Large global manufacturers are changing the game
It goes without saying that China’s influence looms large in the global manufacturing, supply, consumer markets. Major Chinese manufacturers are expanding their global footprint through acquisitions abroad. While they used to manufacture products in China for shipping everywhere else in the world, they are now making products for Chinese consumers and building global brands. Their increasingly far-flung operations and global market reach will impact manufacturers and supply chains regardless of location.
Moreover, Chinese consumers are accumulating wealth, which means China is a huge market for nearly every major brand. It also means that labor costs are rising in China. While it may still be smart to source components from China, the labor delta is shrinking. Between rising labor costs and tariff implications, the prevailing practice of manufacturing and sourcing virtually everything in China will not make sense for every company or product. It’s time to assess these deltas before they turn into losses or advantage-killing restrictions.
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China, of course, isn’t the only player making big moves. India, South Korea, the Philippines, South America, and Africa are all on the heat map for various manufacturing and raw materials sectors.
Emerging technology upends current models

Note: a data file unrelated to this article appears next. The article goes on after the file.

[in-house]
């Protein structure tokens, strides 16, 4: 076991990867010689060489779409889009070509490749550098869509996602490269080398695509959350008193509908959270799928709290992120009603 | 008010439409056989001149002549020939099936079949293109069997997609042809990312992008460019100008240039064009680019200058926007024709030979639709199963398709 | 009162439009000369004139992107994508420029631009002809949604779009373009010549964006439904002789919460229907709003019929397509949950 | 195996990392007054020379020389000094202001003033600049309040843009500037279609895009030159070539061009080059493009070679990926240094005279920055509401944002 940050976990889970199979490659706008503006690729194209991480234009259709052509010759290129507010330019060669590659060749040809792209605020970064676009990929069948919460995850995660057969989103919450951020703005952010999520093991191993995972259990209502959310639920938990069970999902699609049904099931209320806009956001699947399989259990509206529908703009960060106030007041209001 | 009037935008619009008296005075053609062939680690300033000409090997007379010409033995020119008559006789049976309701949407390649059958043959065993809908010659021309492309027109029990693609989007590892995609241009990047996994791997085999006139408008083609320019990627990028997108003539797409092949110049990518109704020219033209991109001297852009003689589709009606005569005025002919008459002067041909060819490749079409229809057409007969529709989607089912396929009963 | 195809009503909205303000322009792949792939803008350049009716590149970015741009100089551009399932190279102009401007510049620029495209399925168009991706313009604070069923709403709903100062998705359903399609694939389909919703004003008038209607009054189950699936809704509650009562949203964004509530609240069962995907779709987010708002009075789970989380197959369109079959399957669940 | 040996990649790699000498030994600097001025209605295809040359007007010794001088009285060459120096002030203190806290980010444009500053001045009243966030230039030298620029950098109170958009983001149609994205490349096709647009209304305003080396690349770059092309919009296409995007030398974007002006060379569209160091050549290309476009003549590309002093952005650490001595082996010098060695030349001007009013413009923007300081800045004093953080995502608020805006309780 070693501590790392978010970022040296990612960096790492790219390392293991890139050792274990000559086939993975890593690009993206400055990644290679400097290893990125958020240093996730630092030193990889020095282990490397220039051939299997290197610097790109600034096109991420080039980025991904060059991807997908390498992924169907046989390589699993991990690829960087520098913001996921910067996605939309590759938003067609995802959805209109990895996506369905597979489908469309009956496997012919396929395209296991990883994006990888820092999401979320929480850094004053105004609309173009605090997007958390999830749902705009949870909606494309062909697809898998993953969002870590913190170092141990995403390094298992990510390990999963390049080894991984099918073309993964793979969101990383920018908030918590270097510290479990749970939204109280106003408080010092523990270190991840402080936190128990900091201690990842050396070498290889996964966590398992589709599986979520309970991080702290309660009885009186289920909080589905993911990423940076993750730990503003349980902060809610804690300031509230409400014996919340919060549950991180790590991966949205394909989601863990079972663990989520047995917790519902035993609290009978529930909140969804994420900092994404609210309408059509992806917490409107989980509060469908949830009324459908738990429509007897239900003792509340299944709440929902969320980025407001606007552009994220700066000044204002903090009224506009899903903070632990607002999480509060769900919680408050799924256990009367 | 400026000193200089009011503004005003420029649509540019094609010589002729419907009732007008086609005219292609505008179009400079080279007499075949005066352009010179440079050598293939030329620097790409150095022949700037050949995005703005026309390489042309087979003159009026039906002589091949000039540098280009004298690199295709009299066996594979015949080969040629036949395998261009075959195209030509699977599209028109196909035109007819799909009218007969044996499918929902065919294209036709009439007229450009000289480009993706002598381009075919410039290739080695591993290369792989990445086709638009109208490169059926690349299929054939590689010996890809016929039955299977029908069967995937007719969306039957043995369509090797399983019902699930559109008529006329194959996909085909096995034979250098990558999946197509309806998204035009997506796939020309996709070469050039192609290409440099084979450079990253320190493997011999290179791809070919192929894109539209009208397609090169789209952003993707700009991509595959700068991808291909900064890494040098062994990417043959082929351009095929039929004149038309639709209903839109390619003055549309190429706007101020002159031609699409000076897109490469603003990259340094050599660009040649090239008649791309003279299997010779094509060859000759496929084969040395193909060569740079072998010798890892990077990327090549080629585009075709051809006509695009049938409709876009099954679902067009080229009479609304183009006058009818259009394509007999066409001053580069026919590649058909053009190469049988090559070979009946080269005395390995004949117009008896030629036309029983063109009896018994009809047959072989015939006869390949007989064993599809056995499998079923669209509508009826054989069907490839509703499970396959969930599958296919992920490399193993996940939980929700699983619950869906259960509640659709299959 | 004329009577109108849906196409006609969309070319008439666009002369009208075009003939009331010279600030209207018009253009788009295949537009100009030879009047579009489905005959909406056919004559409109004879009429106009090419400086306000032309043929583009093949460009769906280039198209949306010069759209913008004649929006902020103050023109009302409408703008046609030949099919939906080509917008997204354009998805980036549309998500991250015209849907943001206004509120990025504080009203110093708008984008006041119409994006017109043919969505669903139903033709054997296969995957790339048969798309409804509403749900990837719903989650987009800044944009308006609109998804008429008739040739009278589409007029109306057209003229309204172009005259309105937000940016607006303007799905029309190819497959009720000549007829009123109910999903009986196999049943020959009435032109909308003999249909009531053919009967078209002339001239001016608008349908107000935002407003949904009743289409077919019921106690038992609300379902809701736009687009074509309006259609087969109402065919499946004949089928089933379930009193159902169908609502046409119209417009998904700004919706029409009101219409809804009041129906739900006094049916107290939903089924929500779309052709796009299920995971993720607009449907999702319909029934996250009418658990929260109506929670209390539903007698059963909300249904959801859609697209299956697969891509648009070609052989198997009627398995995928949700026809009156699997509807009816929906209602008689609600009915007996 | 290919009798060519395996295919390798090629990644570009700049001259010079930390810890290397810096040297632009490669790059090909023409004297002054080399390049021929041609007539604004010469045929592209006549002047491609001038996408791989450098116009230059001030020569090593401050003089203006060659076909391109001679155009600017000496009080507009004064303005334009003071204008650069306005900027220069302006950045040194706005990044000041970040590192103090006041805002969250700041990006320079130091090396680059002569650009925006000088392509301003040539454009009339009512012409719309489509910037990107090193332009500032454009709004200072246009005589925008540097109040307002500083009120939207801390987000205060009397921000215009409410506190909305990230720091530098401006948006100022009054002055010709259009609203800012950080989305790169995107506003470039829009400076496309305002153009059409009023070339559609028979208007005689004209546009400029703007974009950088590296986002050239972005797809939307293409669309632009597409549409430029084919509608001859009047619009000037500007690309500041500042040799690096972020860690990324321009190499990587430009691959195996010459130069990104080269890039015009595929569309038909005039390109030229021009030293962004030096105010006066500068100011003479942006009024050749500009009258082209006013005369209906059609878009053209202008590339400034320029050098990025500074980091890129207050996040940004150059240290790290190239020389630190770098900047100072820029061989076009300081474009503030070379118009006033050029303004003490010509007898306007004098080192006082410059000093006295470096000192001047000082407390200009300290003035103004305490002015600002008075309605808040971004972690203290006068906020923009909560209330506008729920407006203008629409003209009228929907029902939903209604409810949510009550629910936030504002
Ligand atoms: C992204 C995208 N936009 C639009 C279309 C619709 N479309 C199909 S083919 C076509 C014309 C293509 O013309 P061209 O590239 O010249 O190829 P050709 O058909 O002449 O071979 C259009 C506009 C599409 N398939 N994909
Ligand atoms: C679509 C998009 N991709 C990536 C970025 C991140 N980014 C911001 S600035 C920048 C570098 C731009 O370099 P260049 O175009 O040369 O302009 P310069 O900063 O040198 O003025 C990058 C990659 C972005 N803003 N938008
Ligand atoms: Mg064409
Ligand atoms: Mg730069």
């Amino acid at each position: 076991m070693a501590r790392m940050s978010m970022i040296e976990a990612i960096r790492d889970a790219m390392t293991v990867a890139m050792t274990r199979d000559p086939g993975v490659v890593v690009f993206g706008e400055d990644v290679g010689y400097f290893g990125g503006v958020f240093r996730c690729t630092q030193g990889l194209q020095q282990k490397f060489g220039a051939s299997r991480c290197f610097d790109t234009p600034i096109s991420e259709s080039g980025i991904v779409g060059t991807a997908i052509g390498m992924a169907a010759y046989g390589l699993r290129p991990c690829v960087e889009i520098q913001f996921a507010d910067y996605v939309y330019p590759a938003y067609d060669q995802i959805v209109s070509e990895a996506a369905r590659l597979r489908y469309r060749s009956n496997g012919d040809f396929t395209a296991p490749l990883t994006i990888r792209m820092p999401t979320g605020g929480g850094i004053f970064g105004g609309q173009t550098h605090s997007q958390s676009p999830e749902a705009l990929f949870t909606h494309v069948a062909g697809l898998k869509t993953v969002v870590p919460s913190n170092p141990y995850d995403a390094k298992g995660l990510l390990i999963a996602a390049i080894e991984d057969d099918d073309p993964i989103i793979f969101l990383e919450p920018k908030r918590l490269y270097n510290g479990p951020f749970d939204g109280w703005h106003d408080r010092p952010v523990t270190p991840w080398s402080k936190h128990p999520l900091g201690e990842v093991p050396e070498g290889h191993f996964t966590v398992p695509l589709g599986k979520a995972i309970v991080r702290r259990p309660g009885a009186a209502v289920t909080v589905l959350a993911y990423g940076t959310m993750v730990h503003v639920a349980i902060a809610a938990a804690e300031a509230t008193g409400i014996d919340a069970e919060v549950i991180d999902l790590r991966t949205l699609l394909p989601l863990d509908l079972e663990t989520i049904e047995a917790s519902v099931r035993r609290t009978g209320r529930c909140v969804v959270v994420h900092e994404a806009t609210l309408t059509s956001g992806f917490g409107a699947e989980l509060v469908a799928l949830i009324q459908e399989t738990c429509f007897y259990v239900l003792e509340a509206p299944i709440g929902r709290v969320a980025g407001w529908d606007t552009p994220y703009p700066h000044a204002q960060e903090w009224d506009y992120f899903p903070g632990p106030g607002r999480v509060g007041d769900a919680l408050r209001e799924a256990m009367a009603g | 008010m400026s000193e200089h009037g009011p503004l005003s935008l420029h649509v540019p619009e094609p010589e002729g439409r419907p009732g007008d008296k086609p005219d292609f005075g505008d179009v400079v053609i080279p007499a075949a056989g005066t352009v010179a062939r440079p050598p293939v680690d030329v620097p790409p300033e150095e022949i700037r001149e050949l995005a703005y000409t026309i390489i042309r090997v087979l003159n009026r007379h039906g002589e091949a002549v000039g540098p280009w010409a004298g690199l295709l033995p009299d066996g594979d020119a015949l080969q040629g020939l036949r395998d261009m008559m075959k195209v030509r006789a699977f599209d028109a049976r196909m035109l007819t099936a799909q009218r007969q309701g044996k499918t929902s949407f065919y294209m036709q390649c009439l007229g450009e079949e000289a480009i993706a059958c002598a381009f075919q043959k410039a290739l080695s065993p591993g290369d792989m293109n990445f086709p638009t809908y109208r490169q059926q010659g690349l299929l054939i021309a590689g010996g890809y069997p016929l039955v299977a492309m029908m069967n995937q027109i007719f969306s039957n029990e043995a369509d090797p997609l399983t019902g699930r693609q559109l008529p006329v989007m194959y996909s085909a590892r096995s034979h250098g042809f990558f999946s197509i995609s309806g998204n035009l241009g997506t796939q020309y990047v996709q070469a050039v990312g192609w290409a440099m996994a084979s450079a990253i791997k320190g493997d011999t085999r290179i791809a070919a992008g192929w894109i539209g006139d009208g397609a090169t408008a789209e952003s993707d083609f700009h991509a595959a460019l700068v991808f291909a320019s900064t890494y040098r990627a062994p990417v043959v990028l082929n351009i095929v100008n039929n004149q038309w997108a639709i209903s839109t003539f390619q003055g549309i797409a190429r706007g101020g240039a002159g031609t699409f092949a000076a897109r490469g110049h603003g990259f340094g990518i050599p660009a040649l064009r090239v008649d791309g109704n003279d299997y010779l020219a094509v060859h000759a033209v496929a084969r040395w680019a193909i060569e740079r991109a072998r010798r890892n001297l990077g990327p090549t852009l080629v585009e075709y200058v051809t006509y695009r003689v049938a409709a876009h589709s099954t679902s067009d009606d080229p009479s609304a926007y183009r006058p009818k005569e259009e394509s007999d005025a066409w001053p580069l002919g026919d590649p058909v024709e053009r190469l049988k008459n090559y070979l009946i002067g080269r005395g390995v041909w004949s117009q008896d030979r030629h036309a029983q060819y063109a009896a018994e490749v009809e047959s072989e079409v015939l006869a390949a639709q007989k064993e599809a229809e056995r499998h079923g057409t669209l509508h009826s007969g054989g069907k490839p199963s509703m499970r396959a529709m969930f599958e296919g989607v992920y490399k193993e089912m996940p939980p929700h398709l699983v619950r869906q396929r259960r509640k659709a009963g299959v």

Key technologies that have the potential to transform manufacturing are still fairly nascent in practice, but we’re seeing wide enough adoption that it’s time to start assessing their impact and preparing infrastructure in advance. Robotics, 3D printing, artificial intelligence, IoT-driven predictive analytics, and model-based manufacturing stand out at the moment, and the disruptive flow of new technologies shows no signs of slowing.
Additive manufacturing (3D printing of components and products) is a prime example. As adoption becomes more widespread, it will change relationships with suppliers. It may become more efficient to print long tail or low volume components in-house or at a nearby supplier. This is already happening in aviation, particularly around replacement parts. Subtractive manufacturing (machined parts) produces more waste than additive methods. While the economies of scale may not be there yet, they will soon. Procurement teams and OEMs will have to understand new cost structures and supplier capabilities in order to make the switch to additive manufacturing suppliers.
Eventually, suppliers will download fully integrated digital 3D models complete with tool paths, making it easier to switch suppliers and move rapidly to market. All of this, of course, will require companies to develop the capabilities and systems to manage and analyze sensor data, house 3D plans and models, and ensure information security. It’s a whole new security game, for instance, when you have millions of IoT devices sending data to cloud. This represents an enormous, multi-faceted risk, and companies should start working now to develop related strategies and capabilities.
One thing is certain — 2019 will not be a boring year for procurement and supply chain professionals. Converging technology advances, wildly unpredictable political environments, and global consumer trends will create surprising synergies and bring complex new challenges to the forefront. It’s time to prepare for significant shifts to occur in the next several months, over the next couple of years, and into the foreseeable future. Those who plan ahead can ride the wave instead of wiping out.